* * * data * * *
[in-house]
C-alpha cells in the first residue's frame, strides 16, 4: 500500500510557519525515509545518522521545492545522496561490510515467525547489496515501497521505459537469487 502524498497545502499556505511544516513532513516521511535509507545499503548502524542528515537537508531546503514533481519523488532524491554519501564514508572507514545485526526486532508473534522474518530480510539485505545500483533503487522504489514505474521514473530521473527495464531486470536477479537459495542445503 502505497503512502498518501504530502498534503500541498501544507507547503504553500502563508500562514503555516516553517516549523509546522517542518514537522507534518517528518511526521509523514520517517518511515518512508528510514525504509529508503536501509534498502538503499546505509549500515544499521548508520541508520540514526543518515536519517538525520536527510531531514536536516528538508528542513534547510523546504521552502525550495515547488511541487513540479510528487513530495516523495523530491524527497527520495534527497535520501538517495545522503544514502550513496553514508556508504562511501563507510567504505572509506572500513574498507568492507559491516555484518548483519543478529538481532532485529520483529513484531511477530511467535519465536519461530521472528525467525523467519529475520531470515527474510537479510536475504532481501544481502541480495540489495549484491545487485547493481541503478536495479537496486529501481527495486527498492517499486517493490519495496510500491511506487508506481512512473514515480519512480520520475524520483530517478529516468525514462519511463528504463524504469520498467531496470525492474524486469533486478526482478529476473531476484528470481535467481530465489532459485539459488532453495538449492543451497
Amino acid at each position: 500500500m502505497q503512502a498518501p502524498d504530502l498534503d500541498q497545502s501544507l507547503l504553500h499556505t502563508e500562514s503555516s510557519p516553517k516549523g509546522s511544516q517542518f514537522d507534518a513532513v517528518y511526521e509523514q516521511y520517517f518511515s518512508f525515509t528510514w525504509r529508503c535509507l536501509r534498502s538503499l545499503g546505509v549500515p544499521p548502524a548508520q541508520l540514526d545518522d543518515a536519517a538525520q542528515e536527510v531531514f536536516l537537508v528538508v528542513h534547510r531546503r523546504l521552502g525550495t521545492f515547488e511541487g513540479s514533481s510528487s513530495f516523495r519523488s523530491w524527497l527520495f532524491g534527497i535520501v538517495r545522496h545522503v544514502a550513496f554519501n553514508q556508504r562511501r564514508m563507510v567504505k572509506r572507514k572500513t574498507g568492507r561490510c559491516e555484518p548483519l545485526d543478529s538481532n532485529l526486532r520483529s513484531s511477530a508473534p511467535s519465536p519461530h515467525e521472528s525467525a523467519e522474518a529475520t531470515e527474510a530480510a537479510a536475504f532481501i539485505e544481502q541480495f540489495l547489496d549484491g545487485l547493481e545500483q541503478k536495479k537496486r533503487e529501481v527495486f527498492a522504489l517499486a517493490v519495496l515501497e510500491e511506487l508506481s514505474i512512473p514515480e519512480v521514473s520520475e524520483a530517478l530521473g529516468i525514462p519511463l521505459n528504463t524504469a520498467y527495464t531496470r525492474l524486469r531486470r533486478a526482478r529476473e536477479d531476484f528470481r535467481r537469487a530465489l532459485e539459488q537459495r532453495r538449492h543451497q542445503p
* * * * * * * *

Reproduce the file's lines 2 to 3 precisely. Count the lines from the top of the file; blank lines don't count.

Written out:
C-alpha cells in the first residue's frame, strides 16, 4: 500500500510557519525515509545518522521545492545522496561490510515467525547489496515501497521505459537469487 502524498497545502499556505511544516513532513516521511535509507545499503548502524542528515537537508531546503514533481519523488532524491554519501564514508572507514545485526526486532508473534522474518530480510539485505545500483533503487522504489514505474521514473530521473527495464531486470536477479537459495542445503 502505497503512502498518501504530502498534503500541498501544507507547503504553500502563508500562514503555516516553517516549523509546522517542518514537522507534518517528518511526521509523514520517517518511515518512508528510514525504509529508503536501509534498502538503499546505509549500515544499521548508520541508520540514526543518515536519517538525520536527510531531514536536516528538508528542513534547510523546504521552502525550495515547488511541487513540479510528487513530495516523495523530491524527497527520495534527497535520501538517495545522503544514502550513496553514508556508504562511501563507510567504505572509506572500513574498507568492507559491516555484518548483519543478529538481532532485529520483529513484531511477530511467535519465536519461530521472528525467525523467519529475520531470515527474510537479510536475504532481501544481502541480495540489495549484491545487485547493481541503478536495479537496486529501481527495486527498492517499486517493490519495496510500491511506487508506481512512473514515480519512480520520475524520483530517478529516468525514462519511463528504463524504469520498467531496470525492474524486469533486478526482478529476473531476484528470481535467481530465489532459485539459488532453495538449492543451497
Amino acid at each position: 500500500m502505497q503512502a498518501p502524498d504530502l498534503d500541498q497545502s501544507l507547503l504553500h499556505t502563508e500562514s503555516s510557519p516553517k516549523g509546522s511544516q517542518f514537522d507534518a513532513v517528518y511526521e509523514q516521511y520517517f518511515s518512508f525515509t528510514w525504509r529508503c535509507l536501509r534498502s538503499l545499503g546505509v549500515p544499521p548502524a548508520q541508520l540514526d545518522d543518515a536519517a538525520q542528515e536527510v531531514f536536516l537537508v528538508v528542513h534547510r531546503r523546504l521552502g525550495t521545492f515547488e511541487g513540479s514533481s510528487s513530495f516523495r519523488s523530491w524527497l527520495f532524491g534527497i535520501v538517495r545522496h545522503v544514502a550513496f554519501n553514508q556508504r562511501r564514508m563507510v567504505k572509506r572507514k572500513t574498507g568492507r561490510c559491516e555484518p548483519l545485526d543478529s538481532n532485529l526486532r520483529s513484531s511477530a508473534p511467535s519465536p519461530h515467525e521472528s525467525a523467519e522474518a529475520t531470515e527474510a530480510a537479510a536475504f532481501i539485505e544481502q541480495f540489495l547489496d549484491g545487485l547493481e545500483q541503478k536495479k537496486r533503487e529501481v527495486f527498492a522504489l517499486a517493490v519495496l515501497e510500491e511506487l508506481s514505474i512512473p514515480e519512480v521514473s520520475e524520483a530517478l530521473g529516468i525514462p519511463l521505459n528504463t524504469a520498467y527495464t531496470r525492474l524486469r531486470r533486478a526482478r529476473e536477479d531476484f528470481r535467481r537469487a530465489l532459485e539459488q537459495r532453495r538449492h543451497q542445503p